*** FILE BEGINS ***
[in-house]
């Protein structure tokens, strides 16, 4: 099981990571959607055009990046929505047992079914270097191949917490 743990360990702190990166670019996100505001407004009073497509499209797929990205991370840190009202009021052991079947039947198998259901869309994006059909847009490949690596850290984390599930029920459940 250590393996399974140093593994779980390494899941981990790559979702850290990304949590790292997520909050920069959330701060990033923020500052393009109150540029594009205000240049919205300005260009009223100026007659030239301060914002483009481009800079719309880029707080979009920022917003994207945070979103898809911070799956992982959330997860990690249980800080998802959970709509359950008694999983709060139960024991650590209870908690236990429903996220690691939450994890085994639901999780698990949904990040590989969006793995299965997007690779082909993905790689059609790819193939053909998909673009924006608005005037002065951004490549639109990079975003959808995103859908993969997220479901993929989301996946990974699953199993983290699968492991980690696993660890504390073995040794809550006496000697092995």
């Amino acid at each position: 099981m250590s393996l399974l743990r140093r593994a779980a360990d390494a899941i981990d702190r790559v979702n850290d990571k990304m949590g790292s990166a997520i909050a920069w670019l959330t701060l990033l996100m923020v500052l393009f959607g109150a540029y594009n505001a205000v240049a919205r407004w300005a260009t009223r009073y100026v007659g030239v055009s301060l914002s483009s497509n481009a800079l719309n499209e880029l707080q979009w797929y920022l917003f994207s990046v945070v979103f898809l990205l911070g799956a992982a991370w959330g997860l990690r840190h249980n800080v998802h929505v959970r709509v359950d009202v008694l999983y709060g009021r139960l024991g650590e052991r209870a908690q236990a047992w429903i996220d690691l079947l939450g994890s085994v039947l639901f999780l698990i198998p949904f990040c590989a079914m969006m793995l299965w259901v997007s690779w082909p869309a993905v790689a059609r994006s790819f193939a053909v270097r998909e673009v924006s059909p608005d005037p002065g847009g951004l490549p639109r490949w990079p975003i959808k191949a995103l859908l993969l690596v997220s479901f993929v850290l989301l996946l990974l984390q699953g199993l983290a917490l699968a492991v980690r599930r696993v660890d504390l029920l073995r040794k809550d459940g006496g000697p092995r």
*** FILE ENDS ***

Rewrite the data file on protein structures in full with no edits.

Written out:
[in-house]
């Protein structure tokens, strides 16, 4: 099981990571959607055009990046929505047992079914270097191949917490 743990360990702190990166670019996100505001407004009073497509499209797929990205991370840190009202009021052991079947039947198998259901869309994006059909847009490949690596850290984390599930029920459940 250590393996399974140093593994779980390494899941981990790559979702850290990304949590790292997520909050920069959330701060990033923020500052393009109150540029594009205000240049919205300005260009009223100026007659030239301060914002483009481009800079719309880029707080979009920022917003994207945070979103898809911070799956992982959330997860990690249980800080998802959970709509359950008694999983709060139960024991650590209870908690236990429903996220690691939450994890085994639901999780698990949904990040590989969006793995299965997007690779082909993905790689059609790819193939053909998909673009924006608005005037002065951004490549639109990079975003959808995103859908993969997220479901993929989301996946990974699953199993983290699968492991980690696993660890504390073995040794809550006496000697092995």
């Amino acid at each position: 099981m250590s393996l399974l743990r140093r593994a779980a360990d390494a899941i981990d702190r790559v979702n850290d990571k990304m949590g790292s990166a997520i909050a920069w670019l959330t701060l990033l996100m923020v500052l393009f959607g109150a540029y594009n505001a205000v240049a919205r407004w300005a260009t009223r009073y100026v007659g030239v055009s301060l914002s483009s497509n481009a800079l719309n499209e880029l707080q979009w797929y920022l917003f994207s990046v945070v979103f898809l990205l911070g799956a992982a991370w959330g997860l990690r840190h249980n800080v998802h929505v959970r709509v359950d009202v008694l999983y709060g009021r139960l024991g650590e052991r209870a908690q236990a047992w429903i996220d690691l079947l939450g994890s085994v039947l639901f999780l698990i198998p949904f990040c590989a079914m969006m793995l299965w259901v997007s690779w082909p869309a993905v790689a059609r994006s790819f193939a053909v270097r998909e673009v924006s059909p608005d005037p002065g847009g951004l490549p639109r490949w990079p975003i959808k191949a995103l859908l993969l690596v997220s479901f993929v850290l989301l996946l990974l984390q699953g199993l983290a917490l699968a492991v980690r599930r696993v660890d504390l029920l073995r040794k809550d459940g006496g000697p092995r």